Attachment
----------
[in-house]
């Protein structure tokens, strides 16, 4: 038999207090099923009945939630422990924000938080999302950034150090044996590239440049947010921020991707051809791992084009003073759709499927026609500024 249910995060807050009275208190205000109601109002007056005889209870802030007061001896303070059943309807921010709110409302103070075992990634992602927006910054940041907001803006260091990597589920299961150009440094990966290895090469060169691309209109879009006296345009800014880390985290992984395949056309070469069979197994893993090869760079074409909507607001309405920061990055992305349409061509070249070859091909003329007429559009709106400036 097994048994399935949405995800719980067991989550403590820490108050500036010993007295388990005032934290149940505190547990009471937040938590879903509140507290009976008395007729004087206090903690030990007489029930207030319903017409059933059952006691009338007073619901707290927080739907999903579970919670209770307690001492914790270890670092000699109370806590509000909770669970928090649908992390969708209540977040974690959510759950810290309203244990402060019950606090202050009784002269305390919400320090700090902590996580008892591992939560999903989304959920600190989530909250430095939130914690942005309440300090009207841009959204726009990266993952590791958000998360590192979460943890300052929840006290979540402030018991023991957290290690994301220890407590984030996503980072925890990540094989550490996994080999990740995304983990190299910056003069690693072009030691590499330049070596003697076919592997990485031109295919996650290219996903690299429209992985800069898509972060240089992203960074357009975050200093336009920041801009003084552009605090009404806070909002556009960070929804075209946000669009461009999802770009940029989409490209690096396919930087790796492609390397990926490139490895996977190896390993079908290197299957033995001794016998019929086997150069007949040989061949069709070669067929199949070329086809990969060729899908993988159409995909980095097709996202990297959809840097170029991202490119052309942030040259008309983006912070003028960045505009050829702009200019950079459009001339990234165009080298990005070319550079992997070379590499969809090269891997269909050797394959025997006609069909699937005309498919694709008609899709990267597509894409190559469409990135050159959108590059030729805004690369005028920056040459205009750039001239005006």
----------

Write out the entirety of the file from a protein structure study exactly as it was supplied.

[in-house]
């Protein structure tokens, strides 16, 4: 038999207090099923009945939630422990924000938080999302950034150090044996590239440049947010921020991707051809791992084009003073759709499927026609500024 249910995060807050009275208190205000109601109002007056005889209870802030007061001896303070059943309807921010709110409302103070075992990634992602927006910054940041907001803006260091990597589920299961150009440094990966290895090469060169691309209109879009006296345009800014880390985290992984395949056309070469069979197994893993090869760079074409909507607001309405920061990055992305349409061509070249070859091909003329007429559009709106400036 097994048994399935949405995800719980067991989550403590820490108050500036010993007295388990005032934290149940505190547990009471937040938590879903509140507290009976008395007729004087206090903690030990007489029930207030319903017409059933059952006691009338007073619901707290927080739907999903579970919670209770307690001492914790270890670092000699109370806590509000909770669970928090649908992390969708209540977040974690959510759950810290309203244990402060019950606090202050009784002269305390919400320090700090902590996580008892591992939560999903989304959920600190989530909250430095939130914690942005309440300090009207841009959204726009990266993952590791958000998360590192979460943890300052929840006290979540402030018991023991957290290690994301220890407590984030996503980072925890990540094989550490996994080999990740995304983990190299910056003069690693072009030691590499330049070596003697076919592997990485031109295919996650290219996903690299429209992985800069898509972060240089992203960074357009975050200093336009920041801009003084552009605090009404806070909002556009960070929804075209946000669009461009999802770009940029989409490209690096396919930087790796492609390397990926490139490895996977190896390993079908290197299957033995001794016998019929086997150069007949040989061949069709070669067929199949070329086809990969060729899908993988159409995909980095097709996202990297959809840097170029991202490119052309942030040259008309983006912070003028960045505009050829702009200019950079459009001339990234165009080298990005070319550079992997070379590499969809090269891997269909050797394959025997006609069909699937005309498919694709008609899709990267597509894409190559469409990135050159959108590059030729805004690369005028920056040459205009750039001239005006």